The glassy, dead eyes greeted her, as they did every morning. Parrot fish. Herring. Eel. Angelfish. Sole. Butterfish. Kabeljou. Salmon. Tuna. Mackerel. Sometimes an entire octopus was draped forlornly over the bed of crushed ice. There were crabs and prawns with their round black eyes on stalks, the curled pink shrimps. There were so many kinds, some from responsible and ethical nets, others not. Sometimes the customers cared where the fish came from, mostly not. Mae had wanted to protest at being moved to the fresh fish section, for ethical and moral reasons. She never ate anything with a face. She had been happy in the aisles and the fresh produce section, polishing apples, stacking oranges into enticing pyramids, removing wilted greens and mouldy tomatoes from their baskets, sharing her best recipes with the customers. Instead, she went quietly and took up her new post in hair net and white apron. She spent most of her day slicing, filleting and cutting the heads off of the fish. Wrapping up the pink and white pieces of flesh in plastic and wrapping it again with paper, sticking it closed with a price tag. She could even see the tiny sharp teeth in their open mouths, as if they were still fighting for breath. It reminded her of her fishing expeditions as a child with her father in the St Lucia wetlands. She could still remember the untamed wonder of the place over thirty years later, could still see the tiny red heart of the fish she had unwillingly caught, how it had carried on beating for a while out of its body. Her father had wrestled the large silver hook out of its mouth. She couldn’t do it, couldn’t even look at it gasping for air. She had started to cry, and her father, his hands all bloody, tried to tell her that the fish hadn’t felt anything, “They have no feelings, kid, they are cold blooded.” She knew even then that couldn’t be true. Everything had feelings, in some form or other. How had she landed up there, behind the counter, with all those little bodies on ice, opened up from head to tail?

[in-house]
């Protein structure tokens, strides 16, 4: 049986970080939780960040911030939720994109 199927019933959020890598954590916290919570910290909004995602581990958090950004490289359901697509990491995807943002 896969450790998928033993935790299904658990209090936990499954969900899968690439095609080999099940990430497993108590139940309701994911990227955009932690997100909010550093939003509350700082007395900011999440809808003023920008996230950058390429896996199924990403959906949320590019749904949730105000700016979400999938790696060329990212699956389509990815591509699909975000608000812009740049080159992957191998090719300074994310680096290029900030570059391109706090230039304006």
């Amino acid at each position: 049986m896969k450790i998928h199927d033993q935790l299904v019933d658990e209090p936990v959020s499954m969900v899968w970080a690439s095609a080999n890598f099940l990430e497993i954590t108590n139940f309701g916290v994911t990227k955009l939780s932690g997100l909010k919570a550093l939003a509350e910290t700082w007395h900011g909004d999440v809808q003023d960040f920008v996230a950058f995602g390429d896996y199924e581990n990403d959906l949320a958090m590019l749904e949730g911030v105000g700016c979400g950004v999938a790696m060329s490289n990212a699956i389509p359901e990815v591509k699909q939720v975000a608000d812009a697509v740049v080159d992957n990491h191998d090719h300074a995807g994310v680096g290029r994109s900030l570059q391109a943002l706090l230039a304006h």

She wondered how long she could manage it without being fired, without tearing up, without making a fool of herself, as was often said to her. Her stomach turned every time she had to dispose of a head, which was several times a day. Customers didn’t like the heads much, those eyes that stared, the red, tender looking gills. An anonymous piece of flesh was easier to manage when it came to the cooking.